Ladies, you can wear all the merino base layers you want, but if your sports bra isn’t merino, your stuff still might stink. This bra is designed for medium impact, but this tester’s 34A chest felt supported and comfortable on long runs and during speed work. It’s been on five sweaty runs, including two 10-milers, and still doesn’t smell.
Hoka Merino Blend Short Sleeve
Even for the stinkiest of runners, this top stays fresh after multiple wearings. It’s a lightweight base layer that can sit on its own or provide a layer of warmth and anti-odor under heavier gear, thanks to its 67 percent merino fabric.
Smartwool Hat Go Far, Feel Good Runner's Cap
For $35, we’d expect the entire cap to be made of merino wool, but it’s just the interior band around the crown. This does seem to do the trick, though, for fighting odor and swampiness. It’s spot-clean only, which raises some eyebrows for a piece of running gear. That said, the hat withstood a machine wash and still smells fresh.
The Lowdown on Detergent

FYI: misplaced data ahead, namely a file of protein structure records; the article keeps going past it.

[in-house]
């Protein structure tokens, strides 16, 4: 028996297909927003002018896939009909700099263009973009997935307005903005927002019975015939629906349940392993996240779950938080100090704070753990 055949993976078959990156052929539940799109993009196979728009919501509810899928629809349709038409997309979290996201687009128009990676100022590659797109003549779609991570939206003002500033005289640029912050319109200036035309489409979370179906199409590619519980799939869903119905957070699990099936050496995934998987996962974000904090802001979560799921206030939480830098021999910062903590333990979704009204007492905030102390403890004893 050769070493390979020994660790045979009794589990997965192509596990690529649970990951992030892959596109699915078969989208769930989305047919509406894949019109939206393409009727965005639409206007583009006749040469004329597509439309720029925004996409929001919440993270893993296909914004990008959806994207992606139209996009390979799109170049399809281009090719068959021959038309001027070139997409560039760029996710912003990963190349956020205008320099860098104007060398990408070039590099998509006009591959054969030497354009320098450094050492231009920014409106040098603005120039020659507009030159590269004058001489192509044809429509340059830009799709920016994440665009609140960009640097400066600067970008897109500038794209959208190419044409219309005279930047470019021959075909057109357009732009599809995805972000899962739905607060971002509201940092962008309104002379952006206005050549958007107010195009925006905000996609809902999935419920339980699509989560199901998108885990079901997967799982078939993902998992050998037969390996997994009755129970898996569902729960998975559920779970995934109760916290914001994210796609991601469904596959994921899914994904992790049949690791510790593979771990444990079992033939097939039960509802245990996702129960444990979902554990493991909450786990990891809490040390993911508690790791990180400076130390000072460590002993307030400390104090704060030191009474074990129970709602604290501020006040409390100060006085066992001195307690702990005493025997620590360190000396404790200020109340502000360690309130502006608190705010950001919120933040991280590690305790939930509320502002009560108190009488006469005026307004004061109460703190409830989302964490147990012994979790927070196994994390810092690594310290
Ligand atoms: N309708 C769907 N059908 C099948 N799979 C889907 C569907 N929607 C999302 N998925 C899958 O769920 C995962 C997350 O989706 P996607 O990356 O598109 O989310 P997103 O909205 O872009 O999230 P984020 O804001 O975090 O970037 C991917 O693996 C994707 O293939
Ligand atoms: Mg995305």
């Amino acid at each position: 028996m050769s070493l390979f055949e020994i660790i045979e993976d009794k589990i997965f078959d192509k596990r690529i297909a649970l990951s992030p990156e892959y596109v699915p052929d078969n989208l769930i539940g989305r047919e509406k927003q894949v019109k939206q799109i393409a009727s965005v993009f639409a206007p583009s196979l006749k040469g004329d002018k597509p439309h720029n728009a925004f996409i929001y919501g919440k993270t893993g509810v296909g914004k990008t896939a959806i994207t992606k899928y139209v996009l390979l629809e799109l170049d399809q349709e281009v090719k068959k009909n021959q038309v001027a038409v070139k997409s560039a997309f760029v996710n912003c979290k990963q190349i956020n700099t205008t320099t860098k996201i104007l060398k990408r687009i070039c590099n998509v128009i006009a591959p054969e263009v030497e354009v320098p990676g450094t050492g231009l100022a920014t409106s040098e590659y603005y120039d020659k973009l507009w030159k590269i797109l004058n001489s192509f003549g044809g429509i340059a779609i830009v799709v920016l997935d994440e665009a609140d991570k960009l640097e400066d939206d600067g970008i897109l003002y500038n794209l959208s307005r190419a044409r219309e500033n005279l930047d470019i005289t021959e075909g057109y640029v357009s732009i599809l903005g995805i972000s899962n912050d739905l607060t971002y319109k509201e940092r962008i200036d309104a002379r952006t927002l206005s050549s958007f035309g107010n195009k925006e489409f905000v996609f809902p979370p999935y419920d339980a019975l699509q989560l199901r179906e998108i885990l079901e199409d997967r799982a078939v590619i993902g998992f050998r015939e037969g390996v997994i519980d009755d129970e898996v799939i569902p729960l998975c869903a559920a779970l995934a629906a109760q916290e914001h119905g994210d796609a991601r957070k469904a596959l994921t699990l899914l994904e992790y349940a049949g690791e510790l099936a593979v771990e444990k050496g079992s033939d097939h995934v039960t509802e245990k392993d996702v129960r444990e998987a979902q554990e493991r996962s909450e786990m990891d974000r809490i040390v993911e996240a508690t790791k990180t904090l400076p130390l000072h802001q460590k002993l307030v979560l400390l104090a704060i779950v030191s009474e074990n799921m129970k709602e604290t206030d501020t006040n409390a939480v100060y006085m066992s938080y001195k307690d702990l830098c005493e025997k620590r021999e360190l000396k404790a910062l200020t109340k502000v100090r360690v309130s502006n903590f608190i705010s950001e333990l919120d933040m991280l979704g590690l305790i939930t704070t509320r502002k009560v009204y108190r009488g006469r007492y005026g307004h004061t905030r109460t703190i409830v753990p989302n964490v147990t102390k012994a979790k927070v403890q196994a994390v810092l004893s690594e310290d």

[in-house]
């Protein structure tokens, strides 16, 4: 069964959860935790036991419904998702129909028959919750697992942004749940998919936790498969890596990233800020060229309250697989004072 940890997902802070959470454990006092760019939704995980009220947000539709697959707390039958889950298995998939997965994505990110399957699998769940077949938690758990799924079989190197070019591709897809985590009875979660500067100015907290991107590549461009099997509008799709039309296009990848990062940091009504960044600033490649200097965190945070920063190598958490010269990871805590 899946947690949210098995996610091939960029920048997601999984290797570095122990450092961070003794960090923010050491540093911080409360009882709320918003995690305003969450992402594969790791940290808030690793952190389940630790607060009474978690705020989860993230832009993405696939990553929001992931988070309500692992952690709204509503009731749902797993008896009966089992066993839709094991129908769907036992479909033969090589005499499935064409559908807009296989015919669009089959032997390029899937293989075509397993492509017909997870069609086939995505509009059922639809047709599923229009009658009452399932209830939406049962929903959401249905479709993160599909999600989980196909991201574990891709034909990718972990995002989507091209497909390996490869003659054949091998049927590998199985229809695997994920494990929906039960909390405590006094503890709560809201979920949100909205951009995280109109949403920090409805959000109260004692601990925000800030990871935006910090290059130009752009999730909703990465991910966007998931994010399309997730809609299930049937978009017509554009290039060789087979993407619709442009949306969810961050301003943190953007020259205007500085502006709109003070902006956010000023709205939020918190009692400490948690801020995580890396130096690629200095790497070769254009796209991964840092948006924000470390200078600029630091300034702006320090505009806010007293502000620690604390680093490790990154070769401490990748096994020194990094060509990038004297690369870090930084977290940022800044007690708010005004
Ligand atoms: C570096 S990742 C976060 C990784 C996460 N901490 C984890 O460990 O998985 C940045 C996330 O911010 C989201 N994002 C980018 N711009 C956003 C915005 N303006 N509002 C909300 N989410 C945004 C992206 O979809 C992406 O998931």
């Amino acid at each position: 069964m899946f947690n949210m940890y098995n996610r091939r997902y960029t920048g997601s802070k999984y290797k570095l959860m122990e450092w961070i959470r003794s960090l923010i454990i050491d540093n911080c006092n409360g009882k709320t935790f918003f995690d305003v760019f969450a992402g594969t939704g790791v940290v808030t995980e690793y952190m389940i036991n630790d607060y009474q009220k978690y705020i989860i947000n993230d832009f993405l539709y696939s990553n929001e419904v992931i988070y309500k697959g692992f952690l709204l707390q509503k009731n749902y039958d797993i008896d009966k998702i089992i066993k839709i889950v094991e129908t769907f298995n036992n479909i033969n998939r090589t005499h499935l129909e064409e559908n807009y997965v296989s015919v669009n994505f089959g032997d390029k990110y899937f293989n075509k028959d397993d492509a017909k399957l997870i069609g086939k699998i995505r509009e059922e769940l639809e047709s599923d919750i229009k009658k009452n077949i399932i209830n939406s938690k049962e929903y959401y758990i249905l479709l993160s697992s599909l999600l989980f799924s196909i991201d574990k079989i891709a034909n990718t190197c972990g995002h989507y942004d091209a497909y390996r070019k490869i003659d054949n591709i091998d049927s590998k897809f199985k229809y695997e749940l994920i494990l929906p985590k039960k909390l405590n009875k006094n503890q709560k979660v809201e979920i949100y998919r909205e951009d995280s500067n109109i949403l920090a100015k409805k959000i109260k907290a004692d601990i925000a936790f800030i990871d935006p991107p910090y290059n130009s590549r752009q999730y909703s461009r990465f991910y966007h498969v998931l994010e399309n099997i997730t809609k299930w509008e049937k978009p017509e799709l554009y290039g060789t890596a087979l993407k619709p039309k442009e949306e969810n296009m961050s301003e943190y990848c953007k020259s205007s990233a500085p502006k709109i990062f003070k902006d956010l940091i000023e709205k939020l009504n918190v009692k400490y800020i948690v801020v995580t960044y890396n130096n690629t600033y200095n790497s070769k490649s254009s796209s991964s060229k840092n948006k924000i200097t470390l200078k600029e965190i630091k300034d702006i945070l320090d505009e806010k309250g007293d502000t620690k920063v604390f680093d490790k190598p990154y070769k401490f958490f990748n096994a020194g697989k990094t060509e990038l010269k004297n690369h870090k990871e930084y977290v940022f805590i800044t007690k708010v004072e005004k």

Eventually you have to wash your clothes (especially the ones that aren’t anti-odor). Your best bet for the environment is to wash your clothing with cold water. As for detergent? Antimicrobial and antibacterial chemicals can be cause for health concern. For example, ammonium chloride can be found in both fabric protectors and some laundry detergents.
The Environmental Working Group—a nonprofit that focuses on public education regarding toxins in cleaners, cosmetics, and other consumer products—is a helpful resource to evaluate your detergent’s ingredients and safety (ewg.org).
An OG in sportswear detergent, Win is certified as a “Safer Choice” by the Environmental Protection Agency, which means it uses better ingredients for health and the environment
Sweat X Sport Activewear Detergent
This highly concentrated formula is our go-to for stinky AF shorts. But instead of washing the whole load with it, dab a little inside the shorts and then wash with regular “free and clear” detergent, which limits exposure to known irritating additives.
Hex Performance Deodorizing Spray
This brand has a line of detergent and detergent-adjacent products. The spray is basically Febreze, and while it masks the smell, it’s not actually cleaning anything. Instead, spritz and let dry if you must re-wear a pair of gross shorts and don’t have time to wash. (Note: Hex does not include its ingredients on its bottles, merely stating “water, surfactants, and preservatives.”)